Please visit the workshop website at: http://healthautomation.oii.ox.ac.uk/iconference-2018/

Contact: Matt Willis

Workshop #5: Using Reflection and Reflexivity to Enhance Information Research

Organizers: Sheila Corrall, University of Pittsburgh; Alison Pickard, Northumbria University

When: Sunday, March 25, 2018, 9:00 to 12:30
Location: TBA

Abstract: Reflective practice, analytic reflection and reflexivity, are recognized characteristics of qualitative inquiry and evaluation research. Reflecting is central to action research and autoethnography, but informs the whole process of social inquiry, for both qualitative and quantitative researchers. Methodology texts emphasize its role in data collection, analysis and reporting, but also discuss its use in reviewing literature, developing research questions and hypotheses, locating researchers ideologically, surfacing assumptions, and assessing contributions to scholarship. There is a shortage of accessible practical guidance on being a reflective and reflexive researcher, which threatens the quality of information research. We propose a collaborative initiative to fill this gap. Our hands-on interactive workshop invites early-career researchers and experienced scholars to explore a selection of frameworks, models, and tools for reflective inquiry, and assess their utility for iResearch. We also invite participants to augment our toolkit by sending us material in advance, or bringing suggestions to the event.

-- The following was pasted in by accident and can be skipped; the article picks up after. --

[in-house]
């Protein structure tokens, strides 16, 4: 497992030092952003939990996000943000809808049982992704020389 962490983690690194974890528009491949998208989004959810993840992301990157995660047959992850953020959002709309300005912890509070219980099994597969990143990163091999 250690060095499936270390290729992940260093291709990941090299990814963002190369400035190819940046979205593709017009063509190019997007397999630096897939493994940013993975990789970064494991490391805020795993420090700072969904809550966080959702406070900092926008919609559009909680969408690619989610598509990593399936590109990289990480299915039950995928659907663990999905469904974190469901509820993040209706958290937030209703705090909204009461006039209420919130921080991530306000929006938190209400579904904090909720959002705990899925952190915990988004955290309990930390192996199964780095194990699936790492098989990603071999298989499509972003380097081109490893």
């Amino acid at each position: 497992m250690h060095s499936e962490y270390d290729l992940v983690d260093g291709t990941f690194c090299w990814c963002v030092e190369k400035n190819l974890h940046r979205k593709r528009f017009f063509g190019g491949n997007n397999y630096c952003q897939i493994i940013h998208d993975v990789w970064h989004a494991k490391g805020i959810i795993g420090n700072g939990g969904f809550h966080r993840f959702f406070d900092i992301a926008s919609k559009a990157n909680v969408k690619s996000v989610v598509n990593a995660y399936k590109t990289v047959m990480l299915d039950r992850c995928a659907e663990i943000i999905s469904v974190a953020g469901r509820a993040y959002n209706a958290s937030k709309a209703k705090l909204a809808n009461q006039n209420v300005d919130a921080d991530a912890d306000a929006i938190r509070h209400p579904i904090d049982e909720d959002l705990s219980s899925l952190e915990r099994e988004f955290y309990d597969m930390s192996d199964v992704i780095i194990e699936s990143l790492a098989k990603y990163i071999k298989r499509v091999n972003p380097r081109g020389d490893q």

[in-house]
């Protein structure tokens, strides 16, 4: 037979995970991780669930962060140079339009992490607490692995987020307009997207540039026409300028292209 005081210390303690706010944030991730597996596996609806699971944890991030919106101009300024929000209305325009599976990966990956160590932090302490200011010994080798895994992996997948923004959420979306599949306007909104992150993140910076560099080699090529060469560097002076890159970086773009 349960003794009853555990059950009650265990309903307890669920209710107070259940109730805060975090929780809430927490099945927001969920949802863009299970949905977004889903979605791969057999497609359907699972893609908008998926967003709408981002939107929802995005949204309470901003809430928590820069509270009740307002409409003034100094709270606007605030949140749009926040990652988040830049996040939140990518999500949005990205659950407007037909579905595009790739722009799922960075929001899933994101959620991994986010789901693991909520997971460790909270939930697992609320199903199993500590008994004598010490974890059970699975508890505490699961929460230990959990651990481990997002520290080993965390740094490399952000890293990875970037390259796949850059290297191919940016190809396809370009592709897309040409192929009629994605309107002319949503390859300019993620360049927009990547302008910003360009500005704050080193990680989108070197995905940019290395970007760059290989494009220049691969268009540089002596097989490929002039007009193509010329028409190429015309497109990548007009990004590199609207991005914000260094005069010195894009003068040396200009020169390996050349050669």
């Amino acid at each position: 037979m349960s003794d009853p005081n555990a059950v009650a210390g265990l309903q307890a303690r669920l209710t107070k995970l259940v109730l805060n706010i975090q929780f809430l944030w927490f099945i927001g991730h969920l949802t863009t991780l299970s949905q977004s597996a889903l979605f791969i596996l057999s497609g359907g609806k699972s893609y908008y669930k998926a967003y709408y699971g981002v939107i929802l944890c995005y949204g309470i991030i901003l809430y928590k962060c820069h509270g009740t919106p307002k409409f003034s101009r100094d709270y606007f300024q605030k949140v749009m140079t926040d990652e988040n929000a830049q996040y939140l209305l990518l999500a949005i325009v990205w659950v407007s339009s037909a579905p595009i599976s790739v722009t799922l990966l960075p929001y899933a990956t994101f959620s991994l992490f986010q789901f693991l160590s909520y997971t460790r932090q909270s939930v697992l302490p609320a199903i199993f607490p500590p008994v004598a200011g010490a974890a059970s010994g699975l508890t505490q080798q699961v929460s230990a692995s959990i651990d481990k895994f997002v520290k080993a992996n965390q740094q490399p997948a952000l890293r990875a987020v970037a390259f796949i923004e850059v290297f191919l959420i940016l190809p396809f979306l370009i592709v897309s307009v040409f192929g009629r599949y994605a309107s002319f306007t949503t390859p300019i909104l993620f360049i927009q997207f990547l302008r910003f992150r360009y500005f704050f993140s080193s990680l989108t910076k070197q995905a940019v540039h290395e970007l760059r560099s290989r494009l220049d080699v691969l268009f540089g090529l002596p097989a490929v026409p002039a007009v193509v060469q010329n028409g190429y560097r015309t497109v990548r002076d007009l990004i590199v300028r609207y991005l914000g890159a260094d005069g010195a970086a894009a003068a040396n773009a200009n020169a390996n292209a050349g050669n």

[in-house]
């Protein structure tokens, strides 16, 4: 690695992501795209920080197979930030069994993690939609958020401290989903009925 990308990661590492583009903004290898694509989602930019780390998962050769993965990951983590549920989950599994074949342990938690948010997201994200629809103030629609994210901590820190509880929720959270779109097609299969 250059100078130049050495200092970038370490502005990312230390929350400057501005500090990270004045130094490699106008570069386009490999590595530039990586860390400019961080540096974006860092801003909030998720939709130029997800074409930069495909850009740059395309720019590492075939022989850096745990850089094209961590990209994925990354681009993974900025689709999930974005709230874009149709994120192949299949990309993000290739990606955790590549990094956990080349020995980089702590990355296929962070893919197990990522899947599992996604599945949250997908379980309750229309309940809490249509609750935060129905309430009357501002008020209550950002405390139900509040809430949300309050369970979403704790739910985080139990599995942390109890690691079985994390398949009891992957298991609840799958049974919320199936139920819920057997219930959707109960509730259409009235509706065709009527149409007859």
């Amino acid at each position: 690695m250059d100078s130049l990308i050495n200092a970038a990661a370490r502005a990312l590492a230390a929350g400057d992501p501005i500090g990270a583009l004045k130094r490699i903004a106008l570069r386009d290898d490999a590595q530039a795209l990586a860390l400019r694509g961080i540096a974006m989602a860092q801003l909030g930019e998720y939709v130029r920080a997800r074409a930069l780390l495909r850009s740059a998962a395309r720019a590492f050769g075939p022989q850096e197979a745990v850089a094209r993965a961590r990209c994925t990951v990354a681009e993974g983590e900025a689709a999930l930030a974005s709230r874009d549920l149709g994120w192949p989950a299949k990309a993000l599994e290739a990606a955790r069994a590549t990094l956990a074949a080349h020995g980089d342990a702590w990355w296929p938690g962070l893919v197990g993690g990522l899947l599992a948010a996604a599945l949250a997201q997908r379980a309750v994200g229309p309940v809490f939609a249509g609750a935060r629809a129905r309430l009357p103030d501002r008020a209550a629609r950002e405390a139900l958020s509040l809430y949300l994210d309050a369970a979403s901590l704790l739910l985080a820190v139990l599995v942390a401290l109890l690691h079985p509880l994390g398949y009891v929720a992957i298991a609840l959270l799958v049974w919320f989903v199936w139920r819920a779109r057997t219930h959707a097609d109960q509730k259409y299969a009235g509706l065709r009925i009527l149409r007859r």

Contact: Sheila Corrall

Workshop #6: Now, New or Next Generation? How current iSchool studies on Research Support Services will inform Education Programs for Future Translational Data Roles

Organizers: Liz Lyon, University of Pittsburgh; Andrew Cox, Stephen Pinfield and Laura Sbaffi, University of Sheffield; Mary Anne Kennan, Charles Sturt University

When: Sunday, March 25, 2018, 13:30 to 17:30
Location: TBA